Days 0-1: Kvikkjokk to Aktse
My bus arrived in Kvikkjokk precisely at sunset, and it was almost dark by the time I had reached the trailhead and repacked. However, it was a calm, cold, moonlit night, so I skied for a couple of hours before camping in the woods. The trail climbs steadily from Kvikkjokk, which lies in a river valley, but the stretch from Pårte to Aktse is almost completely flat. The perfect weather conditions next morning, with daytime temperature just below zero, no wind to speak of, and a well-used scooter trail, made skiing this stretch very enjoyable. On the other hand, camping in the deep fluffy snow below treeline is complicated business. The big advantage, especially with a tarp, is that trees can be used as anchor points for guylines, and that even the stunted birchtrees offer some protection from the wind. The disadvantage compared to high, wind-swept plateaus is that the snow is extremely deep and soft, making it very hard to break trail. You also have to trample down a platform for the camp, but even so my legs sank hopelessly as soon as I took off the skis.
Kungsleden has two separate trails: one for the summer and another for the winter, with a lot of overlap between the two. For example, the summer trail from Pårte to Åktse climbs over a sort of bluff (see the map above), while the winter trail follows the valley instead and leads over the frozen lake Tjaktjajavrre. It sure speeds things up: lakes are not only flat, but also among the easiest surfaces for skiing, since the wind tends to pack the snow into a nice, hard crust. Still there is something disappointing about seeing the mountains all around and staying down in the valleys:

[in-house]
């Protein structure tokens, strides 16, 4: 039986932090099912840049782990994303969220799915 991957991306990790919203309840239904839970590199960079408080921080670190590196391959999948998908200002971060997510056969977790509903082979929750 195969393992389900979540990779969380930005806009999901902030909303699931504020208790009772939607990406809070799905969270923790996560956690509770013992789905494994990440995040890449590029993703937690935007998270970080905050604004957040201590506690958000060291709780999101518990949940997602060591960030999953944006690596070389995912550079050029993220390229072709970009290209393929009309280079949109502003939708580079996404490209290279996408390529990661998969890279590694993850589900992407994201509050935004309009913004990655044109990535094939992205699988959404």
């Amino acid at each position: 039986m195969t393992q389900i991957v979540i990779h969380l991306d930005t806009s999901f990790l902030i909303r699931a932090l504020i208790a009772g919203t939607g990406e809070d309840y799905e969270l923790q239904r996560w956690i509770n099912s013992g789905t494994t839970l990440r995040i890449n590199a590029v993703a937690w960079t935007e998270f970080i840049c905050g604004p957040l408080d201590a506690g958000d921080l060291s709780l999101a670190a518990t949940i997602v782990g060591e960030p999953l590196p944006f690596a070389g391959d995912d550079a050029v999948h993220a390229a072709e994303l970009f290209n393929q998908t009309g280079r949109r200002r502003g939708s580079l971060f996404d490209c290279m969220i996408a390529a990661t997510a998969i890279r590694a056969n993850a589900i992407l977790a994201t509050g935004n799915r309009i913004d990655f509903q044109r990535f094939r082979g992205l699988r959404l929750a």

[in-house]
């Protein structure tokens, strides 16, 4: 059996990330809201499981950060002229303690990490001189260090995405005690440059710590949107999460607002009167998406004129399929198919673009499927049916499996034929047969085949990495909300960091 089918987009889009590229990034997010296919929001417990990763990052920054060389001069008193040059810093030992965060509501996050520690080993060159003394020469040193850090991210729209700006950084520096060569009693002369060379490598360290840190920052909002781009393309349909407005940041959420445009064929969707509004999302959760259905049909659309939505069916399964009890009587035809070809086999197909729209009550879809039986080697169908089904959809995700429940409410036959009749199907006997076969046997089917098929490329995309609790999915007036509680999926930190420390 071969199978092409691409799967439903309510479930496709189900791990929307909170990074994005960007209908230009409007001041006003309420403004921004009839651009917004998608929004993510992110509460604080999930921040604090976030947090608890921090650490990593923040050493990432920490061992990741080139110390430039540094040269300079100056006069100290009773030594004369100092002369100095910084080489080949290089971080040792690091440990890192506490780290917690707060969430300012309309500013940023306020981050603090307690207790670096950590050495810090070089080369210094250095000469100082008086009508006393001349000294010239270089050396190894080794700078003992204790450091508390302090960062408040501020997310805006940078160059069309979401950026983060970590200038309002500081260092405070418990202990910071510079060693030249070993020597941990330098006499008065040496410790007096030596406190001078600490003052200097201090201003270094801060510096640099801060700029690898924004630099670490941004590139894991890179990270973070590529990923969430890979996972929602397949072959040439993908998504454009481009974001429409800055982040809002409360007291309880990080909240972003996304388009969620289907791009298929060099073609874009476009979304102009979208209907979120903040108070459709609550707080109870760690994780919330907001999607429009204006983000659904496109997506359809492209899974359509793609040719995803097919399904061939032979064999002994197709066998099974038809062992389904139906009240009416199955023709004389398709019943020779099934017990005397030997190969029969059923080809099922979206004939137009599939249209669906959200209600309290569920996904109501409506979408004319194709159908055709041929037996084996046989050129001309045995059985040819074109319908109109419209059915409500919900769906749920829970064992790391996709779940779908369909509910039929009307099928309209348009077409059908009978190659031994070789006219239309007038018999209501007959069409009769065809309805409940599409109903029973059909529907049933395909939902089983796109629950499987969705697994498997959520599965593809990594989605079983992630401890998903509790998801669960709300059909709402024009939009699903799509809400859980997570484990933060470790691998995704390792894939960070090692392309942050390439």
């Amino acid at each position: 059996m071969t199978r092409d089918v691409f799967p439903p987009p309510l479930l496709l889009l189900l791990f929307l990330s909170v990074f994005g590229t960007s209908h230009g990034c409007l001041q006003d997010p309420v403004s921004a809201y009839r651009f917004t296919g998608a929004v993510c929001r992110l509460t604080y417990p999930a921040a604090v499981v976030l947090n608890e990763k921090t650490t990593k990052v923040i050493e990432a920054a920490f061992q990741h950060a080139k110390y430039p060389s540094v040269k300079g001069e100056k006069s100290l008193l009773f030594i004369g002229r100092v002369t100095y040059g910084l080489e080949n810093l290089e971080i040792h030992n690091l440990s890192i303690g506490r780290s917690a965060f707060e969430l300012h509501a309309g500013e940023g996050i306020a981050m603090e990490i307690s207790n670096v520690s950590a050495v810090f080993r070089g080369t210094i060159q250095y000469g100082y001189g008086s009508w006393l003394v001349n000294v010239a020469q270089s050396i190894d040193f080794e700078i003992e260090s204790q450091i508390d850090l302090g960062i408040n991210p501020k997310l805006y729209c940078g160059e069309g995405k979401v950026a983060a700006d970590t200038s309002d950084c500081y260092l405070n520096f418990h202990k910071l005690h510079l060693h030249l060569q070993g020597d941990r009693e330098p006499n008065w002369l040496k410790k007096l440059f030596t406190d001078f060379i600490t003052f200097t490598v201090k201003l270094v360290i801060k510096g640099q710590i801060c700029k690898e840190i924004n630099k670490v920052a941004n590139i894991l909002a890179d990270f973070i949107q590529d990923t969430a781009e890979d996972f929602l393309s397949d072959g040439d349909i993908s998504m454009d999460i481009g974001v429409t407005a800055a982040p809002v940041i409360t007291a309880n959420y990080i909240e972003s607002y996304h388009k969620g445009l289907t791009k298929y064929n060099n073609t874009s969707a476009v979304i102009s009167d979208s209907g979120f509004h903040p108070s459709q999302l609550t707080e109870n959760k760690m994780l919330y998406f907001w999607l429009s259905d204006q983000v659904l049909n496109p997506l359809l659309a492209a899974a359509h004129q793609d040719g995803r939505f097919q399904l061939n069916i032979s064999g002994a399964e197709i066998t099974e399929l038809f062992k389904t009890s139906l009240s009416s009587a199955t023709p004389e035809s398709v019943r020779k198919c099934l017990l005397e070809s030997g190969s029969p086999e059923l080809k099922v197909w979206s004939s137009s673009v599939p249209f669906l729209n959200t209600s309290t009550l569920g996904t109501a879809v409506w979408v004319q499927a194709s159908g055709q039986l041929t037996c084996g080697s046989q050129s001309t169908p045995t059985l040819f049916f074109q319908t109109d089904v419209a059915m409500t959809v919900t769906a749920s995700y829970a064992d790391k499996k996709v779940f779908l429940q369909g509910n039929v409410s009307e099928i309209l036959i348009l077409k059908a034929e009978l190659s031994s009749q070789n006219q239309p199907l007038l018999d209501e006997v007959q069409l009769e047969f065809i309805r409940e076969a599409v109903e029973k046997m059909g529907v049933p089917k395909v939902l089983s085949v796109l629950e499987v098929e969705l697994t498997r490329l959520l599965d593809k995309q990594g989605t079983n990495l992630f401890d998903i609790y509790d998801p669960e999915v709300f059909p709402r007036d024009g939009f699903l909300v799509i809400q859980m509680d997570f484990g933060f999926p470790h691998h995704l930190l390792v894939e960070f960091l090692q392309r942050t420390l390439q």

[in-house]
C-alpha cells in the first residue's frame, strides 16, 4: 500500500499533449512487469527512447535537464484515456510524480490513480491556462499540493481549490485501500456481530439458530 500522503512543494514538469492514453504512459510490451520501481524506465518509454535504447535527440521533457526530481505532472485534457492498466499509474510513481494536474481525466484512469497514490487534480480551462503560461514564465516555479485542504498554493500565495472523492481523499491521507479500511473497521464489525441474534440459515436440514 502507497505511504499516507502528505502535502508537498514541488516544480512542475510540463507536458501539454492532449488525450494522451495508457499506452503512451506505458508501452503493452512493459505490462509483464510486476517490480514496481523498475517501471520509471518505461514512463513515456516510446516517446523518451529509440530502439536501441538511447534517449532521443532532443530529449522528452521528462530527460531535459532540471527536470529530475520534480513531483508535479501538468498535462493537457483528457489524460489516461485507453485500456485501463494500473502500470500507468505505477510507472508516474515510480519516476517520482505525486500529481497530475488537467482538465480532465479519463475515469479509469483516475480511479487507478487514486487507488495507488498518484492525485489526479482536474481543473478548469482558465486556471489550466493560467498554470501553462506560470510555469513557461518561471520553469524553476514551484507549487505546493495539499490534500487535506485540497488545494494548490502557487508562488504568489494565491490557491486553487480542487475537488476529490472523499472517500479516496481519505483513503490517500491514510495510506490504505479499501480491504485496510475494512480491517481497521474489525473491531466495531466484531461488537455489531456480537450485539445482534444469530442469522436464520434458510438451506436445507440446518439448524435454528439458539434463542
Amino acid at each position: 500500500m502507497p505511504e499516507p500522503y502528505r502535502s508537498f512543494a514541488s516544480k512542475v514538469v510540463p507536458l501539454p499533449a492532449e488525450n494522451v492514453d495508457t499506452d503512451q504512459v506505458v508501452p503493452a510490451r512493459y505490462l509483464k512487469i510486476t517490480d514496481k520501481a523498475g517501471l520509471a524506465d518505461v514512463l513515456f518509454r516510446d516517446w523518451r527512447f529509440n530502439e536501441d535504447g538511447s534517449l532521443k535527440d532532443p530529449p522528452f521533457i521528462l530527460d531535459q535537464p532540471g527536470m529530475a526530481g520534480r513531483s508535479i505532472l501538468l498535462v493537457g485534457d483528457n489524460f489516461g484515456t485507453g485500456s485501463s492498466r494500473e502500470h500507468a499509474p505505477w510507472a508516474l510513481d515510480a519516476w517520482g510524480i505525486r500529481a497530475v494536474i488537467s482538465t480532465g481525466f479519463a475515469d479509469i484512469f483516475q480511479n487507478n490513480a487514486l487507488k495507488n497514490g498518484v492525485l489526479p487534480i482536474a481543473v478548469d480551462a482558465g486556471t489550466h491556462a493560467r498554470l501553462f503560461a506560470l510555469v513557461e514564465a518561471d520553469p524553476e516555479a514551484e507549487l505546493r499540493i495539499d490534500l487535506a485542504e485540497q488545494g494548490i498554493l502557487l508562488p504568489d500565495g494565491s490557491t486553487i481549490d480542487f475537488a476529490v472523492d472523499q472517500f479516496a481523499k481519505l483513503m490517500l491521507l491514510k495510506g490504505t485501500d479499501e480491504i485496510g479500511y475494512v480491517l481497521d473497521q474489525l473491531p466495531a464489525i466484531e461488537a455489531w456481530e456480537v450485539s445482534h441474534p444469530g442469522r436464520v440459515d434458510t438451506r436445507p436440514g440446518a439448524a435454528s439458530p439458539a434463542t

An old scooter trail leading up the famous Rapadalen and into Sarek, making me nostalgic about my wonderful time there in the summer of 2015. It didn't take me long to realize that it would be a hole new ball game to venture off the beaten track and into true winter wilderness, requiring broad skis with skins at the very least. So I stuck to Kungsleden and saved Sarek for later winter trips.
My second camp. I simply tramped a platform in the deep powder and stretched my tarp between two birches next to a little unfrozen brook. Fresh water and lovely views - just pray no snowstorm strikes...
Day 2: Aktse to Saltoluokta
Another relatively flat and easy stretch, which went very fast thanks to the fair weather. Some parts are above the treeline:
The route is very well-marked, with red poles every 50 m and large crosses at turns and intersections. This seems superfluous in good visibility, but these poles really grow on you as the fog descends.
Day 3: Saltoluokta to (north of) Stora Sjöfallet
Saltoluokta is a large, busy mountain lodge with a lot of tourists and scooters. There is a marked winter route across Luleälven. The ice here is treacherous because of the dam in Vietas, so it's a good idea to stick to this route. Then there is a gap in Kungsleden, which continues in Vakkotavare 30 km down an asphalted road. Instead of catching a bus, I skied along the shoulder of this road to Vietas and from there followed first a minor unpaved road and then scooter trails around Stora Sjöfallet national park. It's not the most fascinating stretch until you leave Vietas well behind you and approach Stora Sjöfallet. But the narrow gorge leading to Teusajaure is quite picturesque, getting wilder and better the further you go. I was lucky enough to find a descent scooter trail, some running water, and even a conveniently located grove of birches to kip in.